Last week we brought you the review for Drew Davies’ new single titled ‘Mrs Taylor’ and told you how special the meaning behind the music is. This time around we concentrate on the video, which just dropped.

The video perfectly encapsulates said meaning with a symbolic journey via car and foot through what I think is one of the more beautiful countrysides in this world. The scenes are cut to the beat which punctuates the track and enhances the driving tone of the song as a whole. Topped by interesting guitar and chord changes that give soul and take score, ‘Mrs Taylor’ is one of those beat-centric anthems for the #indie scene.

About ‘Mrs Taylor’

London-based rock soloist Drew Davies has announced his single ‘Mrs. Taylor’ set for release on 1 November. The track is lifted from his upcoming debut EP via AD1. The EP was mixed by Steve Honest (Oasis, Eurythmics) and mastered by John Webber (David Bowie, Super Furry Animals). Davies has been featured by the likes of Clash Magazine, Atwood Magazine and Music News amongst others. He has seen radio play from BBC Radio York’s Introducing with Jericho Keys, BBC Wales, Radio X, and as a previous member of The Mercy House, the band saw support from Kerrang, Classic Rock Magazine, Metal Hammer, MTV and BBC Radio 6 and Radio X. He has toured extensively in the UK and Europe, had music featured on the Rock Band video game, played Download Festival, London’s Scala and the iconic Troubadour.

About Drew Davies

Hailing from South Yorkshire, Davies comes from a long line of singers and musicians. He has spent the better part of the last decade treading the boards of venues and festivals across the UK and Europe with various bands, working in musical collaborations, writing for other artists and singing in session gigs to get by. Through successes, setbacks and everything in between, he has poured himself into his musical labors and has now produced his most personal work to date.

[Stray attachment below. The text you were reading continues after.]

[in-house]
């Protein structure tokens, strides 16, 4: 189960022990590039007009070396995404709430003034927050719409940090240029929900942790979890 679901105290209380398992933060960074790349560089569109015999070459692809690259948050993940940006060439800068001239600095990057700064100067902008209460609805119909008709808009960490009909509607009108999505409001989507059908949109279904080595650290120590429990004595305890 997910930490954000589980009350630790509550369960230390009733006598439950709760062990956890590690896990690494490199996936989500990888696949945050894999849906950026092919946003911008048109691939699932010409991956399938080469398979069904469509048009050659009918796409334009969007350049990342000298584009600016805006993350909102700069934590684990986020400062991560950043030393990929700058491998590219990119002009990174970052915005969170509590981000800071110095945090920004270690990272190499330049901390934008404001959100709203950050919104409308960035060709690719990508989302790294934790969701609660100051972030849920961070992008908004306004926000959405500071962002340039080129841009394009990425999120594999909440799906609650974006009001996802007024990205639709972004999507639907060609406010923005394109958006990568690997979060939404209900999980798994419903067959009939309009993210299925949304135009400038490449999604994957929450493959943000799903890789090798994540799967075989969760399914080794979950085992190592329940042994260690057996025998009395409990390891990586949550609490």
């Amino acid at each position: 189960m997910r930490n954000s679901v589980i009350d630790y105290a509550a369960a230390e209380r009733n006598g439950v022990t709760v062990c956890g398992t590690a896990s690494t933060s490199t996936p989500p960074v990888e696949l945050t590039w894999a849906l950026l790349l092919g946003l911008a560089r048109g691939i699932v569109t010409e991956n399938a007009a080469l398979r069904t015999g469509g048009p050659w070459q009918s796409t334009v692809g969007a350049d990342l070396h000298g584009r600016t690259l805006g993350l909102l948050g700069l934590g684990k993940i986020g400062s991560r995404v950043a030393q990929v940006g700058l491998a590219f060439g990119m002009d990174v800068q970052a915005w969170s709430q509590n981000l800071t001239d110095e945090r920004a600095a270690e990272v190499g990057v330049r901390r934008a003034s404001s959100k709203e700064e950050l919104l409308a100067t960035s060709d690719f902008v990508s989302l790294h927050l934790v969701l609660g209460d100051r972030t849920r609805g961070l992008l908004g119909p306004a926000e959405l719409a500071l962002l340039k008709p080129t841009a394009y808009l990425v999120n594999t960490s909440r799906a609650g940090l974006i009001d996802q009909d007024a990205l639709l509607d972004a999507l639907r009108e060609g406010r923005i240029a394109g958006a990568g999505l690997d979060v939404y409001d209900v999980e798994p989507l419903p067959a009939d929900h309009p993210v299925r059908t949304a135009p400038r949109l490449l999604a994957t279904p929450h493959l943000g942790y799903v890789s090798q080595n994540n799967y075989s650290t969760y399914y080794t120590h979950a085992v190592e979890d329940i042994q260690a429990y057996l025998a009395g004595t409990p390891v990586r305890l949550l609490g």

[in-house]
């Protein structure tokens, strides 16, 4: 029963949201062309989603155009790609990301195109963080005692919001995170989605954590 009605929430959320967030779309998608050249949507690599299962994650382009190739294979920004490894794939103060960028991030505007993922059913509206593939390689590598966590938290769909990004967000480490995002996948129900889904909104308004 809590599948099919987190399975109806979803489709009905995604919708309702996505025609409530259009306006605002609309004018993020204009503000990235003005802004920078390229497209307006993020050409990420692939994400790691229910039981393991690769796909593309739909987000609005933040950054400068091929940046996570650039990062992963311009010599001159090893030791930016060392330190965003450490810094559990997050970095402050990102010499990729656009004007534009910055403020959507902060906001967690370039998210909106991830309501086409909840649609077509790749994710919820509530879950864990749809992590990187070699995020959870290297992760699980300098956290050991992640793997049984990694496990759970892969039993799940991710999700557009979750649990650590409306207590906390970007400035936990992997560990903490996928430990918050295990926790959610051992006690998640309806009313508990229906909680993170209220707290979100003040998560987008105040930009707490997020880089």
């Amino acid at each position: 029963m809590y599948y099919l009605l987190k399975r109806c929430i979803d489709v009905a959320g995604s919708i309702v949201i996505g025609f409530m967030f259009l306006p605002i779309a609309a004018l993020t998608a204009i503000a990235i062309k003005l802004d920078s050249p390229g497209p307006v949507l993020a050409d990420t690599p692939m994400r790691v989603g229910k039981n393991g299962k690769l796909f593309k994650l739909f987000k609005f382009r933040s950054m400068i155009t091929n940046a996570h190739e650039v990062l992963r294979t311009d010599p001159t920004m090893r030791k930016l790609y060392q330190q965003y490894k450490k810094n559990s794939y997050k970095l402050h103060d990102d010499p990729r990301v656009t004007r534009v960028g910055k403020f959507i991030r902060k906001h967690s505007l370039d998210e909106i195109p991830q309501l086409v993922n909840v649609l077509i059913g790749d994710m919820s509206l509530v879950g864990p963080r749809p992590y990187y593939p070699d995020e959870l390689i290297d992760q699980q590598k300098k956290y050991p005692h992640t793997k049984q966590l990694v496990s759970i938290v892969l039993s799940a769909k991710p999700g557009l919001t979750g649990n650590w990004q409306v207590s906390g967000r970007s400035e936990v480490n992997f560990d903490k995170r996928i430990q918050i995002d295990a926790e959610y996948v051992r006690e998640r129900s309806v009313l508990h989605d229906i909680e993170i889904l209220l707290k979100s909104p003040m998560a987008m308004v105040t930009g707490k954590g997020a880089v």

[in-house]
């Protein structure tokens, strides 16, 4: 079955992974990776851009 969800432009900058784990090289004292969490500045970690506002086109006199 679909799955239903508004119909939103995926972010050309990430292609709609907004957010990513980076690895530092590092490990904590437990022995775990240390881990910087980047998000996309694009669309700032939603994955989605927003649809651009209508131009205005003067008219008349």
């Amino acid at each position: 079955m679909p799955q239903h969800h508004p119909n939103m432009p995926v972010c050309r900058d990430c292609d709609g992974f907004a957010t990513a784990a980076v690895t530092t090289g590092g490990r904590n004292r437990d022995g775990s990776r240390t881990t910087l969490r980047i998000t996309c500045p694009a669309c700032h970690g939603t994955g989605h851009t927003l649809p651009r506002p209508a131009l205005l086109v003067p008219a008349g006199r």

Pulling from a wide array of influences, Drew Davies is inspired by everything from 50’s rock n’ roll to electronica, citing acts such as The National, Scott Walker, Vangelis and Tom Petty. From this palette of familiar reference points, he has created a genre-bending and timeless sound that bears semblance to the likes of Sam Fender, Future Islands, and The War On Drugs.

On ‘Mrs Taylor’ Davies displays impressive vocal polish, bringing the lyrics colorfully to life against a full musical arrangement. Propelled by energetic instrumentals, the songwriting and hooks are brilliantly written and expertly executed. Thematically, the track traverses melancholic subject matter, but Davies tackles it with gusto and positivity choosing to highlight memory of life, rather than a reminder of our inevitable mortality.

Davies gives some background to the track:

Mrs Taylor is a song about childhood. Growing up in the South Yorkshire countryside it wasn’t always easy to get around. My oldest friend’s mother Mrs Taylor used to ferry us around a lot and take care of us if we ever got into scrapes. When I learned of her passing I immediately started writing lyrics and music; ‘Mrs Taylor’ was written then and there as an ode to childhood and to those who took care of me in those formative years.